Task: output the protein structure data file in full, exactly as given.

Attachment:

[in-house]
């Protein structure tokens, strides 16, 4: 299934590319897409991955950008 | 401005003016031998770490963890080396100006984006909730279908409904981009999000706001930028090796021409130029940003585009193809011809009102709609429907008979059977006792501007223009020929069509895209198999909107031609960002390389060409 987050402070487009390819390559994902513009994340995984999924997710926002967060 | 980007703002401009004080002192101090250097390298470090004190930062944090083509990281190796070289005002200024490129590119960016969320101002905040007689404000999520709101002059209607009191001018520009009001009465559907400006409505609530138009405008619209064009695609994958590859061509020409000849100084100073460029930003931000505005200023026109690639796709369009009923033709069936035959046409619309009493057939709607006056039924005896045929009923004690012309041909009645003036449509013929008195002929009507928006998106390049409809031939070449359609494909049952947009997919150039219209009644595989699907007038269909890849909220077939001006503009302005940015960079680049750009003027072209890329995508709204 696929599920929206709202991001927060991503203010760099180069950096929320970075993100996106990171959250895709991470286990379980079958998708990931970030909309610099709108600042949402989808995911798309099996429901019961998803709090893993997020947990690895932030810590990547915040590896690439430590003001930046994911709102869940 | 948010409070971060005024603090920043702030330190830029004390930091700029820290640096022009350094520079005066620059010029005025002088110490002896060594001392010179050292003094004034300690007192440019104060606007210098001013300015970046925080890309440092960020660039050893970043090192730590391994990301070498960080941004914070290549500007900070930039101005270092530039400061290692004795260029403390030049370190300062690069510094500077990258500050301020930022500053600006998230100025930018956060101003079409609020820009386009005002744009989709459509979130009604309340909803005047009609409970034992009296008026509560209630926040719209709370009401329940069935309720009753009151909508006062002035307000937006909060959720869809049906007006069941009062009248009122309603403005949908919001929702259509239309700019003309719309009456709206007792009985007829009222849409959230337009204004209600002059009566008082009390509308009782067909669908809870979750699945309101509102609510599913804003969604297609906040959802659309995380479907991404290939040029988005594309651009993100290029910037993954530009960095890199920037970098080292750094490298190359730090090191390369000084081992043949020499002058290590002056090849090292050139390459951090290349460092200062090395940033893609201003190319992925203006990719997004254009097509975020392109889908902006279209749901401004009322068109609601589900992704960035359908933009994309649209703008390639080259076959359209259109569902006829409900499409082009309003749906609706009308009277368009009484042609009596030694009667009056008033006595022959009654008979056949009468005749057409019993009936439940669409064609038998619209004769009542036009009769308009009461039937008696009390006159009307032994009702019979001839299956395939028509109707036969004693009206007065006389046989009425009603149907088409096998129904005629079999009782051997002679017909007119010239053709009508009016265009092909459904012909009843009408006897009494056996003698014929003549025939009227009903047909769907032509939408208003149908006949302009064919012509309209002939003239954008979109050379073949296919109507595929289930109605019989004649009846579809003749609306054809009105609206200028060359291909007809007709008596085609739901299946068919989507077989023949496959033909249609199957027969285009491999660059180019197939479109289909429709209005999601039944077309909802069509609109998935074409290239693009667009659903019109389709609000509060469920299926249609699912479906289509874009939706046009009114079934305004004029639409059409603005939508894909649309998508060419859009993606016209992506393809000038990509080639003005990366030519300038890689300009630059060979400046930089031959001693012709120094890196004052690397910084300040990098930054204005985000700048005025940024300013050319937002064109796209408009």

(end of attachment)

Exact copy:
[in-house]
């Protein structure tokens, strides 16, 4: 299934590319897409991955950008 | 401005003016031998770490963890080396100006984006909730279908409904981009999000706001930028090796021409130029940003585009193809011809009102709609429907008979059977006792501007223009020929069509895209198999909107031609960002390389060409 987050402070487009390819390559994902513009994340995984999924997710926002967060 | 980007703002401009004080002192101090250097390298470090004190930062944090083509990281190796070289005002200024490129590119960016969320101002905040007689404000999520709101002059209607009191001018520009009001009465559907400006409505609530138009405008619209064009695609994958590859061509020409000849100084100073460029930003931000505005200023026109690639796709369009009923033709069936035959046409619309009493057939709607006056039924005896045929009923004690012309041909009645003036449509013929008195002929009507928006998106390049409809031939070449359609494909049952947009997919150039219209009644595989699907007038269909890849909220077939001006503009302005940015960079680049750009003027072209890329995508709204 696929599920929206709202991001927060991503203010760099180069950096929320970075993100996106990171959250895709991470286990379980079958998708990931970030909309610099709108600042949402989808995911798309099996429901019961998803709090893993997020947990690895932030810590990547915040590896690439430590003001930046994911709102869940 | 948010409070971060005024603090920043702030330190830029004390930091700029820290640096022009350094520079005066620059010029005025002088110490002896060594001392010179050292003094004034300690007192440019104060606007210098001013300015970046925080890309440092960020660039050893970043090192730590391994990301070498960080941004914070290549500007900070930039101005270092530039400061290692004795260029403390030049370190300062690069510094500077990258500050301020930022500053600006998230100025930018956060101003079409609020820009386009005002744009989709459509979130009604309340909803005047009609409970034992009296008026509560209630926040719209709370009401329940069935309720009753009151909508006062002035307000937006909060959720869809049906007006069941009062009248009122309603403005949908919001929702259509239309700019003309719309009456709206007792009985007829009222849409959230337009204004209600002059009566008082009390509308009782067909669908809870979750699945309101509102609510599913804003969604297609906040959802659309995380479907991404290939040029988005594309651009993100290029910037993954530009960095890199920037970098080292750094490298190359730090090191390369000084081992043949020499002058290590002056090849090292050139390459951090290349460092200062090395940033893609201003190319992925203006990719997004254009097509975020392109889908902006279209749901401004009322068109609601589900992704960035359908933009994309649209703008390639080259076959359209259109569902006829409900499409082009309003749906609706009308009277368009009484042609009596030694009667009056008033006595022959009654008979056949009468005749057409019993009936439940669409064609038998619209004769009542036009009769308009009461039937008696009390006159009307032994009702019979001839299956395939028509109707036969004693009206007065006389046989009425009603149907088409096998129904005629079999009782051997002679017909007119010239053709009508009016265009092909459904012909009843009408006897009494056996003698014929003549025939009227009903047909769907032509939408208003149908006949302009064919012509309209002939003239954008979109050379073949296919109507595929289930109605019989004649009846579809003749609306054809009105609206200028060359291909007809007709008596085609739901299946068919989507077989023949496959033909249609199957027969285009491999660059180019197939479109289909429709209005999601039944077309909802069509609109998935074409290239693009667009659903019109389709609000509060469920299926249609699912479906289509874009939706046009009114079934305004004029639409059409603005939508894909649309998508060419859009993606016209992506393809000038990509080639003005990366030519300038890689300009630059060979400046930089031959001693012709120094890196004052690397910084300040990098930054204005985000700048005025940024300013050319937002064109796209408009």